NJ Politics Digest: From Utilities to Sales Tax, Prepare to Pay More

The New Jersey state house.

The New Jersey state house. Kevin B. Sanders for Observer

A much-debated bill to have ratepayers provide a $300 million annual subsidy to nuclear power plants in the state Senate president’s district is slated for legislative action on Thursday.

The bill, which could add about $41 to the annual bill of ratepayers across the state, is opposed by environmental groups and the state’s ratepayer advocate. But it has a strong supporter in Senate President Steve Sweeney, whose district contains power plants owned by PSEG—which helped write the bailout bill—the Press of Atlantic City reports.

Sweeney contends the bill is needed to keep the plants profitable and open, though PSEG has not opened its books to the public to prove the need, according to a report by the Associated Press.

The bill, part of a package of energy-related bills expected to cost residents a total of about $55 more per year, is expected to be approved by the Democrat-controlled legislature and signed by Democratic Gov. Phil Murphy.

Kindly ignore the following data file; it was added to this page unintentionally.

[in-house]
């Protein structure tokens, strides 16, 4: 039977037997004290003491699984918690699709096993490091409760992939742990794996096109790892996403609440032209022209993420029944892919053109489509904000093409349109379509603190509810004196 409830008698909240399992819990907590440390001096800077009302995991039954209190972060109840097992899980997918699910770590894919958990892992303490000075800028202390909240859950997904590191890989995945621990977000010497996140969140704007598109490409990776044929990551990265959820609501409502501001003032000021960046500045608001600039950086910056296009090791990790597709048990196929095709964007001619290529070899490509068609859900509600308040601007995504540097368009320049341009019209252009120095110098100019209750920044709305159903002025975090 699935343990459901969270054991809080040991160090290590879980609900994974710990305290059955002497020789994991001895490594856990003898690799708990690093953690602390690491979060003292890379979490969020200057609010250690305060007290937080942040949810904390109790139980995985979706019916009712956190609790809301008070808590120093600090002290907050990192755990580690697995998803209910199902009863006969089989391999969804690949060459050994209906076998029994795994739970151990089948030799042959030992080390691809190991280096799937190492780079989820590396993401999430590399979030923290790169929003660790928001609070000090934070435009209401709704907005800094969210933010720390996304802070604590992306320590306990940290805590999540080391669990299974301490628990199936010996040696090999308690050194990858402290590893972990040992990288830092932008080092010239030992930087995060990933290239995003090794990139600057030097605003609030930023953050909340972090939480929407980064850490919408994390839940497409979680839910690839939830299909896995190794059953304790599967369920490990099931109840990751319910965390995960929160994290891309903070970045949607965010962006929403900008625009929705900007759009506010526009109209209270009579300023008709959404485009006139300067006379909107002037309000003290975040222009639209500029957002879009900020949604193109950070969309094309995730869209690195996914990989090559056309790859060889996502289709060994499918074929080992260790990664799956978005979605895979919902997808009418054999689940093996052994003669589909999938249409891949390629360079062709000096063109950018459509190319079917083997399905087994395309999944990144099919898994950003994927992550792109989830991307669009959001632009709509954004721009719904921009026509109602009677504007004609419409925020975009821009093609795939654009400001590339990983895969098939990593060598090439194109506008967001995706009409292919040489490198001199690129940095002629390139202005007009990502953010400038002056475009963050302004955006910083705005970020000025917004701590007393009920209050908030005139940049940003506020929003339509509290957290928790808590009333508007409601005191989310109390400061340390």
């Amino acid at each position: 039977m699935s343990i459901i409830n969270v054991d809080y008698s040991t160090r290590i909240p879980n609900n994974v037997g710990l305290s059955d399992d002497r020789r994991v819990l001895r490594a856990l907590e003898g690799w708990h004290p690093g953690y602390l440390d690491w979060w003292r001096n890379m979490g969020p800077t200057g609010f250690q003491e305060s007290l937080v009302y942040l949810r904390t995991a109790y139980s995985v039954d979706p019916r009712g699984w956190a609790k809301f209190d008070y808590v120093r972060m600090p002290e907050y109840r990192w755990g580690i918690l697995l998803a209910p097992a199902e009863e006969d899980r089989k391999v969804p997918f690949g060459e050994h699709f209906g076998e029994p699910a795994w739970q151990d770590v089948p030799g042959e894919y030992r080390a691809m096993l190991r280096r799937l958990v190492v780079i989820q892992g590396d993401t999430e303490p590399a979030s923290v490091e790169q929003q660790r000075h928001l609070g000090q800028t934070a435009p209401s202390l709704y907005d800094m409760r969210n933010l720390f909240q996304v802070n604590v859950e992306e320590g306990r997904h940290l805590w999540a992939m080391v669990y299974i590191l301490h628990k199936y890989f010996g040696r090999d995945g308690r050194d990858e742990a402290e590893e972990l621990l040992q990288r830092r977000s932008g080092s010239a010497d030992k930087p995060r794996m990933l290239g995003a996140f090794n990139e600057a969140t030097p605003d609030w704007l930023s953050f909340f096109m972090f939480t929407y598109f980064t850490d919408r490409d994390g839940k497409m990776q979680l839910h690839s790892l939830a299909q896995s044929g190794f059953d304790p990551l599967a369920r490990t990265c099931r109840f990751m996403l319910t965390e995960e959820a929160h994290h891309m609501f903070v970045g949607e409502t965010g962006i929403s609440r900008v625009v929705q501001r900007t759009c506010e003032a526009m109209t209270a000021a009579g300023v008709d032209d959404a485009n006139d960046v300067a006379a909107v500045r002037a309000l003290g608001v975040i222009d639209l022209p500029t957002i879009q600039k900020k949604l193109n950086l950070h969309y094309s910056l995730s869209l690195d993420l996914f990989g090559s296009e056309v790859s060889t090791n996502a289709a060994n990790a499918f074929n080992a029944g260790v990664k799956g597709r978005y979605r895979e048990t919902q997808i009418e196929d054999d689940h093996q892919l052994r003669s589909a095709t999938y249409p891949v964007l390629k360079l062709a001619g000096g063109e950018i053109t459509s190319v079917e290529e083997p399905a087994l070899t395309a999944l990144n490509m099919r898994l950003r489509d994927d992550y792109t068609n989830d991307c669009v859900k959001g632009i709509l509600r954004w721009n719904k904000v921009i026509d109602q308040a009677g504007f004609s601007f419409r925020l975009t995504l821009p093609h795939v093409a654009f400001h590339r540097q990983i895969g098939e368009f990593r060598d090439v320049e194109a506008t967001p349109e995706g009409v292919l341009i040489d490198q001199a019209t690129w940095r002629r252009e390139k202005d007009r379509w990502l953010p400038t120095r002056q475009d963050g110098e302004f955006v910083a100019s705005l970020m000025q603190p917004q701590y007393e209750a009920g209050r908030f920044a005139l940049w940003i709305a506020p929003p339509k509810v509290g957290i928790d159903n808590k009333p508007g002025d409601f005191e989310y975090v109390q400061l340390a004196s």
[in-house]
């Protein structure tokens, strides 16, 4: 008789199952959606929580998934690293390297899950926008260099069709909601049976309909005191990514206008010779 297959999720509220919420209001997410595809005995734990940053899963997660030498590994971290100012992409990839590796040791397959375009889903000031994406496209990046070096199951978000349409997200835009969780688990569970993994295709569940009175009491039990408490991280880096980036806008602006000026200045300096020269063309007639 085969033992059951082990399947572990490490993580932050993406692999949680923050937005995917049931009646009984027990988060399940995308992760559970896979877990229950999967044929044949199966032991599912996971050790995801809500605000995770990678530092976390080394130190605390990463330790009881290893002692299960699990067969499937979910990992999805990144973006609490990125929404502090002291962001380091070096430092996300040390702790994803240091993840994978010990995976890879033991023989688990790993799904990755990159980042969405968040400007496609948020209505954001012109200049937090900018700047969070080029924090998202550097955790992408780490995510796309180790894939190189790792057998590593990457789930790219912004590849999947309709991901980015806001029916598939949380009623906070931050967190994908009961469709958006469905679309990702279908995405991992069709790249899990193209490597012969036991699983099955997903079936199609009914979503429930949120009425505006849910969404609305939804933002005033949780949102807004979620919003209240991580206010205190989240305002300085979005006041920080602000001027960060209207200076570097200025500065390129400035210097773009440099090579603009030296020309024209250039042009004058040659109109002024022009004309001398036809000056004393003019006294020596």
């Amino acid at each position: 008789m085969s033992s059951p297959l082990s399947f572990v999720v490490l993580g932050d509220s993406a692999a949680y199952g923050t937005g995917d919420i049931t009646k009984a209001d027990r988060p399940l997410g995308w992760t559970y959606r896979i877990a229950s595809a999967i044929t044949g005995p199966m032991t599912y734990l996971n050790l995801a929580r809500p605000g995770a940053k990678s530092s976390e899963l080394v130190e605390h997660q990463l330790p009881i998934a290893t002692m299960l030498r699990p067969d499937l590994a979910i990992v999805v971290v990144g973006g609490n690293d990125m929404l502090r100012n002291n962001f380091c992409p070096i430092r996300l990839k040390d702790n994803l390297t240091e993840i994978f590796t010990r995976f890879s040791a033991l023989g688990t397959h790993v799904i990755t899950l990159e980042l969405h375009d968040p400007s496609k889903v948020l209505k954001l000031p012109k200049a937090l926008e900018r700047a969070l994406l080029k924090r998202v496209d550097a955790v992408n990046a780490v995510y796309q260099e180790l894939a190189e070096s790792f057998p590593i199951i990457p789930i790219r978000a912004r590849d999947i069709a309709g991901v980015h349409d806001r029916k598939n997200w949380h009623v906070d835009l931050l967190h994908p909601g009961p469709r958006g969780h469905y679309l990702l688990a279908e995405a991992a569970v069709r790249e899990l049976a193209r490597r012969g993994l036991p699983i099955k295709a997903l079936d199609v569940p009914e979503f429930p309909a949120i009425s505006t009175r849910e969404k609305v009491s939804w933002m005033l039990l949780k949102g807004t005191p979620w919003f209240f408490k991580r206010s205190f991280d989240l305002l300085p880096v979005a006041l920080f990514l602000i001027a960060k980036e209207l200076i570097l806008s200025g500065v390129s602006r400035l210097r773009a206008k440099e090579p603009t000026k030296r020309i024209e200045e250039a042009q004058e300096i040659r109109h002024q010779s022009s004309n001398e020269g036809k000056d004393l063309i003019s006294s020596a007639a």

The bills are just one of several measures Murphy is expected to approve that would raise the cost of living in the state. The governor is also pushing for a millionaires tax, increases in the state sales tax, as well as new taxes on house- and ride-sharing services and e-cigarettes, according to a report in the Record.

Murphy contends residents in the highly taxed state won’t mind paying more, if they see they are getting their money’s worth. He also plans to increase state school aid, which could reduce property taxes in some districts. Republicans, meanwhile, warn the high cost of living in New Jersey is driving residents away.

There could be, however, some good news for residents, too. The legislature is also advancing bills requiring some utilities to slash their bills to reflect savings due to the 2017 federal tax cut plan approved by Republicans in Washington, according to an Associated Press report.

Quote of the Day: “He just doesn’t understand how upset people are about how unaffordable this state is.” — Assembly Minority Leader Jon Bramnick, on Gov. Phil Murphy’s plans to raise the state sales tax and impose new taxes on a variety of internet-based services and e-cigarettes.

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Phil Murphy Says This Is the ‘Smartest Investment’ NJ Can Make
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Ex-Union Official From Passaic Admits Embezzling Funds From Benefit Plan
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NJ Politics Digest: From Utilities to Sales Tax, Prepare to Pay More